Not what I want to believe. My experience is that white dudes constantly accuse women of color of attacking them when the woman of color is pointing out structural racism. All the fucking time. This is one more data point. On the opposite side, I have very rarely seen a black woman attack a white man for being white, and every time it has happened it has not been in academia. Black women know well and good what would happen in academia if they did that, as this absurdity shows. Black women can hardly talk about race in a neutral way without white dudes getting all outraged.

            If knowledge is power and power corrupts, does that mean that knowledge corrupts?

            by AoT on Tue Dec 03, 2013 at 01:27:32 PM PST

            [ Parent ]

        •  Your statement (1+ / 0-)
          Recommended by:
          Dr Swig Mcjigger
          People accept a professors side at face value is the norm.
          is just not true.
          •  Nor should it be true [nt] (1+ / 0-)
            Recommended by:
            Wednesday Bizzare
            •  Whether it should or shouldn't be true (1+ / 0-)
              Recommended by:
              Heavy Mettle

              It is in fact true for the most part. More often than not people accept the Professor as an expert and an authority. Occasionally that is not he case, but mostly it is. That equation is flipped on it's head when it's a black woman talking about race to white men. I've seen it again and again.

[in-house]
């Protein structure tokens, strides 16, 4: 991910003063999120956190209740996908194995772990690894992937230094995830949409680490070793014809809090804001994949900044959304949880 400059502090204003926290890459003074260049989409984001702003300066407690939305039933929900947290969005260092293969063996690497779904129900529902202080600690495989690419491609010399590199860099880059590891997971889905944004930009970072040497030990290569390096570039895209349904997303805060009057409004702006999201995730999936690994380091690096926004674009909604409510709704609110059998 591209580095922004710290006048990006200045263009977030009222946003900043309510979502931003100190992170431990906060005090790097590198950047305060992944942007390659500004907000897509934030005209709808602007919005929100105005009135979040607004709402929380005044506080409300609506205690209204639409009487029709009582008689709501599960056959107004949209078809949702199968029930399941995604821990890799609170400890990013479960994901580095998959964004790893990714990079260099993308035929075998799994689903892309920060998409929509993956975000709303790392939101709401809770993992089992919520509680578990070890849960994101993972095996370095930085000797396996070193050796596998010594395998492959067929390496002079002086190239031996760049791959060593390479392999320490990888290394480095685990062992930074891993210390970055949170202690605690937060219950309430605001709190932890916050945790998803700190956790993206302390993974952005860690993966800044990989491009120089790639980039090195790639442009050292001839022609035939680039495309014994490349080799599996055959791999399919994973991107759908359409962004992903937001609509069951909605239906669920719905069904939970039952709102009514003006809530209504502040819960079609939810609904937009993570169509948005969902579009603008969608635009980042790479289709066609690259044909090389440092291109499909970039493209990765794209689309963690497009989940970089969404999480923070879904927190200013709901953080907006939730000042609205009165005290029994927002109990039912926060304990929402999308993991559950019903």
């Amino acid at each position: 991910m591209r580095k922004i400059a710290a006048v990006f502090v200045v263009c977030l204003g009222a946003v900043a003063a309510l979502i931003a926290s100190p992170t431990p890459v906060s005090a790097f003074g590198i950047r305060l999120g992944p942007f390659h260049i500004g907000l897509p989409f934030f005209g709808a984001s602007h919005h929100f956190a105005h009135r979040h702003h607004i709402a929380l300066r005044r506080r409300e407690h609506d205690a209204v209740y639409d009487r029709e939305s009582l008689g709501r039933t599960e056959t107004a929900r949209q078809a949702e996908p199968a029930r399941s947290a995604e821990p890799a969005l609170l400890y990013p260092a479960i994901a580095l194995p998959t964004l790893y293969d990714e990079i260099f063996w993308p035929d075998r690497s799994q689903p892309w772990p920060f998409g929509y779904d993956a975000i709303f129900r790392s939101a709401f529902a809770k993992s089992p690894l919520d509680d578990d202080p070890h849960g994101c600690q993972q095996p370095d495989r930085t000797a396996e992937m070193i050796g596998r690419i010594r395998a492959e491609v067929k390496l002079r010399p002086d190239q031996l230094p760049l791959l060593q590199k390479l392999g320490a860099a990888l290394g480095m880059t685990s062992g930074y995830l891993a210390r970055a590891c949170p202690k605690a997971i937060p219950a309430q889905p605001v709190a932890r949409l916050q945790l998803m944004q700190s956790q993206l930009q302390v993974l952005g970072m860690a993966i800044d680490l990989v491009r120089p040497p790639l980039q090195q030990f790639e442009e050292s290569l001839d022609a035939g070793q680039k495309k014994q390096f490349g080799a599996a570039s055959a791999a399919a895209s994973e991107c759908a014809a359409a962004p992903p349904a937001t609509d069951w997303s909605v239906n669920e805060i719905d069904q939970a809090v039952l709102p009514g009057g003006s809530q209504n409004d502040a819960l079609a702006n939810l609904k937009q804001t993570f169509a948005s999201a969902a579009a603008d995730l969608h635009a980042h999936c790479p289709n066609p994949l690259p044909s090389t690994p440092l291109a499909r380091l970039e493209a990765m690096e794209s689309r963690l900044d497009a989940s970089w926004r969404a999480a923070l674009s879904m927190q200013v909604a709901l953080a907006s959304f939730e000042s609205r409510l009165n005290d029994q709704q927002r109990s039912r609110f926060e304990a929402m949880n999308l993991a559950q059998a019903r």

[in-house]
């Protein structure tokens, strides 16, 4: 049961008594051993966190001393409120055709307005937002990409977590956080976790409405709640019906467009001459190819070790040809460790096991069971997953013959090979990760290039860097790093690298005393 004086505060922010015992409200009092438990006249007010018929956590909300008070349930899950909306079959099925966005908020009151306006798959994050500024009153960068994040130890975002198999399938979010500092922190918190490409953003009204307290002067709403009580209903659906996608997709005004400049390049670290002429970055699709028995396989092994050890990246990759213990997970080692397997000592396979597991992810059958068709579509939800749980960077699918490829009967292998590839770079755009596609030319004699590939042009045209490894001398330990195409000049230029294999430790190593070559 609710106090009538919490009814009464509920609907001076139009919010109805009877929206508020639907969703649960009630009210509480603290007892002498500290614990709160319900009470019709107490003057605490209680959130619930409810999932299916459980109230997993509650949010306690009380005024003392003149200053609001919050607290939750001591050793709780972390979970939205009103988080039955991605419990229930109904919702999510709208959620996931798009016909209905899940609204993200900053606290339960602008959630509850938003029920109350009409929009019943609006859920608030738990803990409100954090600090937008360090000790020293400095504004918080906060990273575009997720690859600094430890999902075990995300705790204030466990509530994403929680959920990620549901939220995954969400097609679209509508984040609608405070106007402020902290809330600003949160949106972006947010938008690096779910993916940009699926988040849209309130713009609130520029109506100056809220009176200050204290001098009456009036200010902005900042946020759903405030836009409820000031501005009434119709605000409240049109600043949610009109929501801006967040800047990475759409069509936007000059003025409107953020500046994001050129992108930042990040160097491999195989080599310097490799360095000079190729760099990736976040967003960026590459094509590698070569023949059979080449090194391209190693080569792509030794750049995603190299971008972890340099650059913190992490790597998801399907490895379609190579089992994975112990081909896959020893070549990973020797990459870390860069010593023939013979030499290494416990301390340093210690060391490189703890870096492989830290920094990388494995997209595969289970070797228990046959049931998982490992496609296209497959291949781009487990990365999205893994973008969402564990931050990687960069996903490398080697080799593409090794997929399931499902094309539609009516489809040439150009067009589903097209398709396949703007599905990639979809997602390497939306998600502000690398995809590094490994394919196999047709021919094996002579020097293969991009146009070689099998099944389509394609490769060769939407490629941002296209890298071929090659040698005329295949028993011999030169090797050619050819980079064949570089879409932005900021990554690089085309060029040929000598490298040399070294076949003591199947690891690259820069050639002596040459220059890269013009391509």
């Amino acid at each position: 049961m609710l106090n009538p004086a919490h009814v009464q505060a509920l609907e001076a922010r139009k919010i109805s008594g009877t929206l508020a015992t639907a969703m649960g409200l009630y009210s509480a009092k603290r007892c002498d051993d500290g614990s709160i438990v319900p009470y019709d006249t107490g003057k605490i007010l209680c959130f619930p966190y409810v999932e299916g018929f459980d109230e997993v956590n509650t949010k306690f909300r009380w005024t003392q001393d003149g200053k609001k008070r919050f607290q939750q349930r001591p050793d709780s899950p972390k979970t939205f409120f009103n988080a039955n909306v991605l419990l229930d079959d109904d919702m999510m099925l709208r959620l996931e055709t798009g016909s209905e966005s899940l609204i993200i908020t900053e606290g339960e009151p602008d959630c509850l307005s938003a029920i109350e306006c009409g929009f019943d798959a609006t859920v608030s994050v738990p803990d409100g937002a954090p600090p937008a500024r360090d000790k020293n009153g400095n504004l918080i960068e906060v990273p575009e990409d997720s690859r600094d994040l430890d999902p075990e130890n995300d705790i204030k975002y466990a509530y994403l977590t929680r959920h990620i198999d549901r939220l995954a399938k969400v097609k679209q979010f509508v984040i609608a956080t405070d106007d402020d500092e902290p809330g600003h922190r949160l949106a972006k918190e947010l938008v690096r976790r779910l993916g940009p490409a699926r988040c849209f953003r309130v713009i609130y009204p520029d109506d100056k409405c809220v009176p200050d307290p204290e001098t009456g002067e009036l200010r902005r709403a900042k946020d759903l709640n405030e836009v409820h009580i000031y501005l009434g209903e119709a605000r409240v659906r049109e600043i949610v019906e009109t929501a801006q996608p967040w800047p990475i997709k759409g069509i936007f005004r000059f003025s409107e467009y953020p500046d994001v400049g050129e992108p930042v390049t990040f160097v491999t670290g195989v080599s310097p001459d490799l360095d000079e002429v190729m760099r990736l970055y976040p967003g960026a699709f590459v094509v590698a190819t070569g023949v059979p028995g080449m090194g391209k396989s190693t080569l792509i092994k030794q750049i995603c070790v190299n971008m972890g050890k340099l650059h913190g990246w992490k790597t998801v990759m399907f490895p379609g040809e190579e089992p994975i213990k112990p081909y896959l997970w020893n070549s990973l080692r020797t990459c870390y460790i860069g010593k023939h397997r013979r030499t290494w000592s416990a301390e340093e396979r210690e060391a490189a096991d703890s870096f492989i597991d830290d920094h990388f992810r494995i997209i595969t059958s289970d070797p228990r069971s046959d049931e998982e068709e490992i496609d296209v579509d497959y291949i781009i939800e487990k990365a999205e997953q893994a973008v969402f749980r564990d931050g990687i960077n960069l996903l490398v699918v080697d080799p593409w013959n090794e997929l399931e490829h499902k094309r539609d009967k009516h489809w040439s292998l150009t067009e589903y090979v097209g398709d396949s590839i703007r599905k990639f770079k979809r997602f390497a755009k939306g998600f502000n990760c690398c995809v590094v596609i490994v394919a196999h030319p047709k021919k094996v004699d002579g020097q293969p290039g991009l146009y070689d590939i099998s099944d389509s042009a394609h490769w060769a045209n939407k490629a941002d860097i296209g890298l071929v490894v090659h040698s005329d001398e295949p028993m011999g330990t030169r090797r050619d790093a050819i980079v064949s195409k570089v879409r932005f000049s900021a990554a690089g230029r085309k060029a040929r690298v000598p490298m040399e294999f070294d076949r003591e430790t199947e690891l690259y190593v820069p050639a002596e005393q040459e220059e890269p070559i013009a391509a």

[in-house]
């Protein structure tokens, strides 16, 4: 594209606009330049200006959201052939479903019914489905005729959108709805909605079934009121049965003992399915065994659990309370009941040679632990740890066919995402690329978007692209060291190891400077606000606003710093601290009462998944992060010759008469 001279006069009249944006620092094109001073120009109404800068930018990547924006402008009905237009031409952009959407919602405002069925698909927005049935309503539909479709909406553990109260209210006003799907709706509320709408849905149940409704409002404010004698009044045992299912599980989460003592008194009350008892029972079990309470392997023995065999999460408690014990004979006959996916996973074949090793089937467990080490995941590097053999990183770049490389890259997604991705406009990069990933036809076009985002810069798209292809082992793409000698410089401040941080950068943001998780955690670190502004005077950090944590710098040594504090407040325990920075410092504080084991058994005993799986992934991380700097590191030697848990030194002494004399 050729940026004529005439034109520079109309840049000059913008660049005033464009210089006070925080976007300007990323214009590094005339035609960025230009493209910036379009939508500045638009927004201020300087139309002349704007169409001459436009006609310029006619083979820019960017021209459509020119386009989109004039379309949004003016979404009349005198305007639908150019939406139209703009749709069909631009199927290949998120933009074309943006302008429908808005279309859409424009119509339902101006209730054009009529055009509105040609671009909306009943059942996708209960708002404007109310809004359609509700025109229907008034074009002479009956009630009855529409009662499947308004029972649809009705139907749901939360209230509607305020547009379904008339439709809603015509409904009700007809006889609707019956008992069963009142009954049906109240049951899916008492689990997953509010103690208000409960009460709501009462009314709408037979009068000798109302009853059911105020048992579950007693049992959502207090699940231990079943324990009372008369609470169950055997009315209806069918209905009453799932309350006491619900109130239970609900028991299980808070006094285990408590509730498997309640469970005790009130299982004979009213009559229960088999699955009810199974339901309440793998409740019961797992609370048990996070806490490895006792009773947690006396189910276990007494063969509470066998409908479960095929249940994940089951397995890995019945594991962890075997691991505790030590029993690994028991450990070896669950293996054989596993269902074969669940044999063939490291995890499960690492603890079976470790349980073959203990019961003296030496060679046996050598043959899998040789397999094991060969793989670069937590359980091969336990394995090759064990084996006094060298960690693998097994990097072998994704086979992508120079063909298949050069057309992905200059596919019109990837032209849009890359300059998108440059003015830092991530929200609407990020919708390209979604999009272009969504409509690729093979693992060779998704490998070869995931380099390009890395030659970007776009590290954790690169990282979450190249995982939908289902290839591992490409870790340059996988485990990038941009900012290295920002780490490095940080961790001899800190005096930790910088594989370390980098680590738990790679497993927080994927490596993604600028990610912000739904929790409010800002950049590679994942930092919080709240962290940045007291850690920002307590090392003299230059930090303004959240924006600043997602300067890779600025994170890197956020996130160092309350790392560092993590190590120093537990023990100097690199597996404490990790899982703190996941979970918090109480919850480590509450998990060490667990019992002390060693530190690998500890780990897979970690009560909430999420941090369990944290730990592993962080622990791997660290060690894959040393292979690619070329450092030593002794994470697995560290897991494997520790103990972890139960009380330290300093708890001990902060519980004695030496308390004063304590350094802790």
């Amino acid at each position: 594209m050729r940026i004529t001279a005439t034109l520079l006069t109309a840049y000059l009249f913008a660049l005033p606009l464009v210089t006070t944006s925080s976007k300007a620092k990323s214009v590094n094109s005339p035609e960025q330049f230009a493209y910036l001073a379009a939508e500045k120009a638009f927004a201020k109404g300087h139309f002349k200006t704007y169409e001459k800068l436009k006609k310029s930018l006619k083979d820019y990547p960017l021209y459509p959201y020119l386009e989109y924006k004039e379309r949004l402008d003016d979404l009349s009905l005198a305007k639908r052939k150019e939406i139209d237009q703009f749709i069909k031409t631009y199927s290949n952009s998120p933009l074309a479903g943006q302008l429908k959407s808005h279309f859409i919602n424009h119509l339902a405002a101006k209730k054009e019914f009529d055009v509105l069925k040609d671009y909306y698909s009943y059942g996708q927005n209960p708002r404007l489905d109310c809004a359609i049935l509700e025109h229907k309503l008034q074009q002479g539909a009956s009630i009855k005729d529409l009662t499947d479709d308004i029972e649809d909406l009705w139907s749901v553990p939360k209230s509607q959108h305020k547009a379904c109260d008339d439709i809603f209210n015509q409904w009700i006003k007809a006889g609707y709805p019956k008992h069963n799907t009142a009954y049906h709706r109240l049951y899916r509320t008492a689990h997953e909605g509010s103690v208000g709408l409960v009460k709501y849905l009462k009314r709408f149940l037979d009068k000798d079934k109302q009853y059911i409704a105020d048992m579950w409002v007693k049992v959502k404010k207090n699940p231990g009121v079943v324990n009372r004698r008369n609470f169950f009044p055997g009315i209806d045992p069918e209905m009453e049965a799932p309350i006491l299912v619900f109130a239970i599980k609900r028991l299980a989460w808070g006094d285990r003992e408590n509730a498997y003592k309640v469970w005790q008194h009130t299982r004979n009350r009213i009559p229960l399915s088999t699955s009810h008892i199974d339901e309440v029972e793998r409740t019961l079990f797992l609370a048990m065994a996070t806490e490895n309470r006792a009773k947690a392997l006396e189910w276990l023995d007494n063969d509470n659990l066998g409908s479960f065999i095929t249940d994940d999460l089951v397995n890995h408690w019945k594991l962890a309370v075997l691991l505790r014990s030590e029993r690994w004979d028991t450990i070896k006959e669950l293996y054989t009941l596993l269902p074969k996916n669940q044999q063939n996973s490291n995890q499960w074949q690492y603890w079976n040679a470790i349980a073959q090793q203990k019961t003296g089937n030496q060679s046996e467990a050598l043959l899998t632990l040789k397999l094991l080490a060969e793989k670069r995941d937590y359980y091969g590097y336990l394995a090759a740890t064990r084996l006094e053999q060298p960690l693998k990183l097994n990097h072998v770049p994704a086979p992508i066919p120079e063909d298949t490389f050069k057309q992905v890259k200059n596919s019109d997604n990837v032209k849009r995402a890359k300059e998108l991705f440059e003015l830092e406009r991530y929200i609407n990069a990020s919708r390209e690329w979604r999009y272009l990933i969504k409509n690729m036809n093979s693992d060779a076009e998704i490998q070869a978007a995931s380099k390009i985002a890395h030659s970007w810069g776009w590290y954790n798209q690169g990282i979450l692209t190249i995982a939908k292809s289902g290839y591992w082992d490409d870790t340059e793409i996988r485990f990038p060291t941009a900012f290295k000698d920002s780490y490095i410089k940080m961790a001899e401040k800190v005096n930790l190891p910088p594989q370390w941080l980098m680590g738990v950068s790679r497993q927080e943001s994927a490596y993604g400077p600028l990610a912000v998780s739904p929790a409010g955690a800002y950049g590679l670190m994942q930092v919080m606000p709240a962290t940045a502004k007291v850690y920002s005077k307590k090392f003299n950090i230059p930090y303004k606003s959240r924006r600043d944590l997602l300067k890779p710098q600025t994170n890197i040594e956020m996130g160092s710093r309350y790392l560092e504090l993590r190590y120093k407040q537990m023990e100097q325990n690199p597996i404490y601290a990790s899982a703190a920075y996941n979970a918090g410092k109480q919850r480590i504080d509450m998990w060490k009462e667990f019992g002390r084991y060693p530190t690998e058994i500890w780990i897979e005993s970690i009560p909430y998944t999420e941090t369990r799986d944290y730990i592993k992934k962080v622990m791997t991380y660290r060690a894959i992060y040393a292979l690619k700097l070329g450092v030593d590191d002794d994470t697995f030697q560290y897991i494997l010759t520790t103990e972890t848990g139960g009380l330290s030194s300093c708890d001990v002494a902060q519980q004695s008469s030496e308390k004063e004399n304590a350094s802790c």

If knowledge is power and power corrupts, does that mean that knowledge corrupts?

              by AoT on Tue Dec 03, 2013 at 02:19:42 PM PST

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              •  as an authority on what they teach (0+ / 0-)

                Not an expert on interpersonal relations and behavior.
                It's one thing to accept a professor of, European history as an expert on the Black Plague or the Spanish Inquisition but not as an expert as to whether he behaved himself appropriately with relation to his students. And of course, even experts get things wrong in their field.

                •  Part of her professional expertise (3+ / 0-)

                  is racism. She was teaching it. And yet despite that she is ignored completely by a huge number of people.

                  If knowledge is power and power corrupts, does that mean that knowledge corrupts?

                  by AoT on Tue Dec 03, 2013 at 02:56:57 PM PST

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                  •  she's a professor (0+ / 0-)

                    of English and journalism, not race studies or sociology. And whether is an expert or not on the subject of racism has no bearing on whether her version of the facts of the dispute between her and her students is correct. The university has found that it was not. http://www.ratemyprofessors.com/...

                    •  She's taught this same thing for years (0+ / 0-)

                      This is something that you learn in an English and journalism program if you have a half way decent education. It isn't as if English and Journalism are magically exempt from racism.

                      If knowledge is power and power corrupts, does that mean that knowledge corrupts?

                      by AoT on Wed Dec 04, 2013 at 01:29:14 PM PST

                      [ Parent ]